They say life goes by in a hurry when you’re having fun — which explains why my 20-year career as a sheriff’s security officer (SSO) has passed in the blink of an eye. I still have vivid memories of training at the Academy and graduating with the rest of SSO Class #1. At the time, I wondered whether this was truly the right job for me. Fast-forward two decades later and I can tell you with absolute certainty that this career has provided more unforgettable moments and lifelong friends than I could have ever expected. It has been an adventure I would not trade for the world.
Now, with plenty of mixed emotions, it is time to move on. My final day as a County employee was September 15. By the time you read this, my husband I and will have completed our move up north to start our next chapter in life.
Retiring from the Sheriff’s Department comes with feelings not unlike those from the early days with Class #1. It is equal parts excitement, nerves and pride. Back then, I was proud to be issued my first uniform representing the Department. Today, I am proud to say I have an extended family of brothers and sisters who mean the world to me. Together (emphasized for a reason!), we have been committed to serving the public, protecting each other and improving our classification. Together, we have experienced the highs and lows that come with life on the Department. From graduations to critical incidents to grieving the loss of partners (Gray, Burkhardt, Guan, Hopkins and Flores, to name a few), we’ve supported each other no matter the situation, because that is what a family does.
Security officers and security assistants continue to have plenty of challenges to overcome. As you plan to face those going forward, it’s important to take time to consider how far we’ve come. And remember that little to none of the progress would be possible without blood, sweat, tears and a union.
Promotions have been a sore spot. A number of our finest SSOs and SSAs who are primed to be promoted to deputy are often overlooked by the Sheriff’s Department. Naturally, most of those individuals leave the Department in order to serve proudly as sworn officers at nearby agencies. Each of those missed opportunities is a net loss for the Sheriff’s Department and a morale-crusher for LASD security personnel.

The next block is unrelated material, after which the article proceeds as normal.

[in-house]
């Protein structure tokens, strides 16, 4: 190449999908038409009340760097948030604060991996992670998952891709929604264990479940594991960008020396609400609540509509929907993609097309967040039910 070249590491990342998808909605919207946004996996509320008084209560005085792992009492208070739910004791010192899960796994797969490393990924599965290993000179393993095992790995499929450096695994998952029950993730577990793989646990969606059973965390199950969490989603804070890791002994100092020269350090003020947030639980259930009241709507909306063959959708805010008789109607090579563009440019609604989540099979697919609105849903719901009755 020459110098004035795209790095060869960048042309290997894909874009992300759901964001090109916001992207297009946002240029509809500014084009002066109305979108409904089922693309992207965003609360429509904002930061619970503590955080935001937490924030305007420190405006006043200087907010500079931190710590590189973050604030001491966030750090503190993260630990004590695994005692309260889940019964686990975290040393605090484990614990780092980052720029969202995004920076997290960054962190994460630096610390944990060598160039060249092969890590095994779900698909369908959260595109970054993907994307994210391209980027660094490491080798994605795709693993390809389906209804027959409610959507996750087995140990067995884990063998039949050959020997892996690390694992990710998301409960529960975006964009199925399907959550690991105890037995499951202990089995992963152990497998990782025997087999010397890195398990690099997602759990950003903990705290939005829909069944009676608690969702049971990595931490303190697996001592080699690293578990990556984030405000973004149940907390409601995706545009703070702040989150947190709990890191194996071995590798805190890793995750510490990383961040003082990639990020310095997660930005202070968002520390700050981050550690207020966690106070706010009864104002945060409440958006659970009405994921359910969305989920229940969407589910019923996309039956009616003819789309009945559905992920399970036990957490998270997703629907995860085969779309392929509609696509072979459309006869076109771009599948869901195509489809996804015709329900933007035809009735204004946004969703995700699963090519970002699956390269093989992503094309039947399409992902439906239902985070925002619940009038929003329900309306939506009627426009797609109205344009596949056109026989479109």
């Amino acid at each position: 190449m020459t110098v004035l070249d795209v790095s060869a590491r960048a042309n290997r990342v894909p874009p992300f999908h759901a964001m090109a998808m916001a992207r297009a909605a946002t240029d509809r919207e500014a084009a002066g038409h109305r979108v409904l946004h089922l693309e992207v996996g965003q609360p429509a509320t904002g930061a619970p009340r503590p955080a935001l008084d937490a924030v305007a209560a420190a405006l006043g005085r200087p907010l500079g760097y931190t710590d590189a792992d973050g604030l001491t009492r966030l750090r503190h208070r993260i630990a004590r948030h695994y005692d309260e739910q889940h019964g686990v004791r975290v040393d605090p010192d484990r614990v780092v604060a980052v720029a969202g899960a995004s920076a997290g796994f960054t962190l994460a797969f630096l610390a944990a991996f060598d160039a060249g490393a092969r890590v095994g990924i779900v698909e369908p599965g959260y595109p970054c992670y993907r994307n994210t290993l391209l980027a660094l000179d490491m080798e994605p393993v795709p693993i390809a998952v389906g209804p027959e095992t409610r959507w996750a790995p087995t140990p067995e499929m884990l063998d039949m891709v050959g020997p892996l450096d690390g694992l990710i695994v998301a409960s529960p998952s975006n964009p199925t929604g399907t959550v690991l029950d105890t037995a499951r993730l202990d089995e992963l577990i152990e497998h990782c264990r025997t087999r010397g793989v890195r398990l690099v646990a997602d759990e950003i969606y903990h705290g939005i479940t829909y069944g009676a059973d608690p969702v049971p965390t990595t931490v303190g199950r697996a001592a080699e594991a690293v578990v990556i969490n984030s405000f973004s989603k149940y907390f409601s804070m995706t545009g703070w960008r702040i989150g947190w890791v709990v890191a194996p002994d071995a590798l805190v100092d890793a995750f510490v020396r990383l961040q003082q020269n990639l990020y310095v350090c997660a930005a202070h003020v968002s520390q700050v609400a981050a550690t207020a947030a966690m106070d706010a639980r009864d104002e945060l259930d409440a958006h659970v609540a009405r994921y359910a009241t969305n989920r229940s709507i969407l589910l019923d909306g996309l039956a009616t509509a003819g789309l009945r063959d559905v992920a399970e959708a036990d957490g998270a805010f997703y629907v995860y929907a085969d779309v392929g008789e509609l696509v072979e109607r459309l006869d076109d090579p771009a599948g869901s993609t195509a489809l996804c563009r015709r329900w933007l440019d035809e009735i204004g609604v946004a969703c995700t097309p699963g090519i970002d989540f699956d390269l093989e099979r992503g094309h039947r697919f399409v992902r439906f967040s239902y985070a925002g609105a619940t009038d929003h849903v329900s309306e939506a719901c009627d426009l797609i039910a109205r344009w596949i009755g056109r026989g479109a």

As many of you know, salary scales for SSOs and SSAs continue to be an issue. Has there been progress in the last decade? Yes. When you factor in uniform allowance increases, security officers and security assistants received the heftiest compensation increase of any classification represented by PPOA in the 2015–2018 salary contract. Those uniform allowances were absolutely dismal before we negotiated (fought, in all honesty) to more than triple the amount issued each year. But the challenges ahead are mounting with the pandemic, civil unrest, County budget cuts and more. As always, it will take a team effort and plenty of perseverance to keep moving our classifications forward.
On that note, I want to thank all SSOs and SSAs who have helped PPOA over the years. Whether you’ve served on the union Board, on a contract negotiating team, as a delegate or on a committee, please know your dedication is appreciated. They may seem like thankless jobs at times, but each of you has helped to lay the groundwork for the next generation. Progress is often slow and sometimes not very steady, but as you learned in the Academy, we have to work as a team and — most importantly — we never give up the fight.
Despite the endless challenges, this career has been a blessing for me, personally. Please know that each of you played a role in that. I consider it an honor that you gave me an opportunity to serve on the PPOA Board. I consider it an honor that you allowed me to help lead the fight. And I consider it an honor to have worked alongside all of you over the last 20 years.
From the bottom of my heart, thank you.